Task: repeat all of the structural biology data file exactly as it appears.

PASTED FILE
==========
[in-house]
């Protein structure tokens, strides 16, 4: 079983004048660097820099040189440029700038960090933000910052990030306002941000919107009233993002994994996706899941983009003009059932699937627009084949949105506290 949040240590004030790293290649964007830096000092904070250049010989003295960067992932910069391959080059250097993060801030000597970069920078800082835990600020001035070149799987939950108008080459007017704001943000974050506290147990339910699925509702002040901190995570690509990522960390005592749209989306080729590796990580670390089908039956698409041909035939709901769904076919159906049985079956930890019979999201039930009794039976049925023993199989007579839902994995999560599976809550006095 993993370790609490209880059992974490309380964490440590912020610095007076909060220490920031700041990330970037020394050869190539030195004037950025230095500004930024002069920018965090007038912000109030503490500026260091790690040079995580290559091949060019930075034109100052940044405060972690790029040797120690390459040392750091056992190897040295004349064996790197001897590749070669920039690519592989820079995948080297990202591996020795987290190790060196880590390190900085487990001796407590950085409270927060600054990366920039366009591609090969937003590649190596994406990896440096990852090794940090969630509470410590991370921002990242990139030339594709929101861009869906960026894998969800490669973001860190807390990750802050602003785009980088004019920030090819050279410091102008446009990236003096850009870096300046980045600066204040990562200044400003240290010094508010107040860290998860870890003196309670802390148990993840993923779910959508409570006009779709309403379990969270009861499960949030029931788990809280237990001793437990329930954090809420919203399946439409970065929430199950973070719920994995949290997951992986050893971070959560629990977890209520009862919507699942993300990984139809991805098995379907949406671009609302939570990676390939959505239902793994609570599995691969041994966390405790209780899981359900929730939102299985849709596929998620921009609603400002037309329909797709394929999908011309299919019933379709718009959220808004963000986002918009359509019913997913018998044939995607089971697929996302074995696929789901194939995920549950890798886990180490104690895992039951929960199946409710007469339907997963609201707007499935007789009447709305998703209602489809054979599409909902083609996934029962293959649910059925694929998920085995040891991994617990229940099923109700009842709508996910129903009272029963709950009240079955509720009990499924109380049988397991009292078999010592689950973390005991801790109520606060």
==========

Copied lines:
[in-house]
């Protein structure tokens, strides 16, 4: 079983004048660097820099040189440029700038960090933000910052990030306002941000919107009233993002994994996706899941983009003009059932699937627009084949949105506290 949040240590004030790293290649964007830096000092904070250049010989003295960067992932910069391959080059250097993060801030000597970069920078800082835990600020001035070149799987939950108008080459007017704001943000974050506290147990339910699925509702002040901190995570690509990522960390005592749209989306080729590796990580670390089908039956698409041909035939709901769904076919159906049985079956930890019979999201039930009794039976049925023993199989007579839902994995999560599976809550006095 993993370790609490209880059992974490309380964490440590912020610095007076909060220490920031700041990330970037020394050869190539030195004037950025230095500004930024002069920018965090007038912000109030503490500026260091790690040079995580290559091949060019930075034109100052940044405060972690790029040797120690390459040392750091056992190897040295004349064996790197001897590749070669920039690519592989820079995948080297990202591996020795987290190790060196880590390190900085487990001796407590950085409270927060600054990366920039366009591609090969937003590649190596994406990896440096990852090794940090969630509470410590991370921002990242990139030339594709929101861009869906960026894998969800490669973001860190807390990750802050602003785009980088004019920030090819050279410091102008446009990236003096850009870096300046980045600066204040990562200044400003240290010094508010107040860290998860870890003196309670802390148990993840993923779910959508409570006009779709309403379990969270009861499960949030029931788990809280237990001793437990329930954090809420919203399946439409970065929430199950973070719920994995949290997951992986050893971070959560629990977890209520009862919507699942993300990984139809991805098995379907949406671009609302939570990676390939959505239902793994609570599995691969041994966390405790209780899981359900929730939102299985849709596929998620921009609603400002037309329909797709394929999908011309299919019933379709718009959220808004963000986002918009359509019913997913018998044939995607089971697929996302074995696929789901194939995920549950890798886990180490104690895992039951929960199946409710007469339907997963609201707007499935007789009447709305998703209602489809054979599409909902083609996934029962293959649910059925694929998920085995040891991994617990229940099923109700009842709508996910129903009272029963709950009240079955509720009990499924109380049988397991009292078999010592689950973390005991801790109520606060």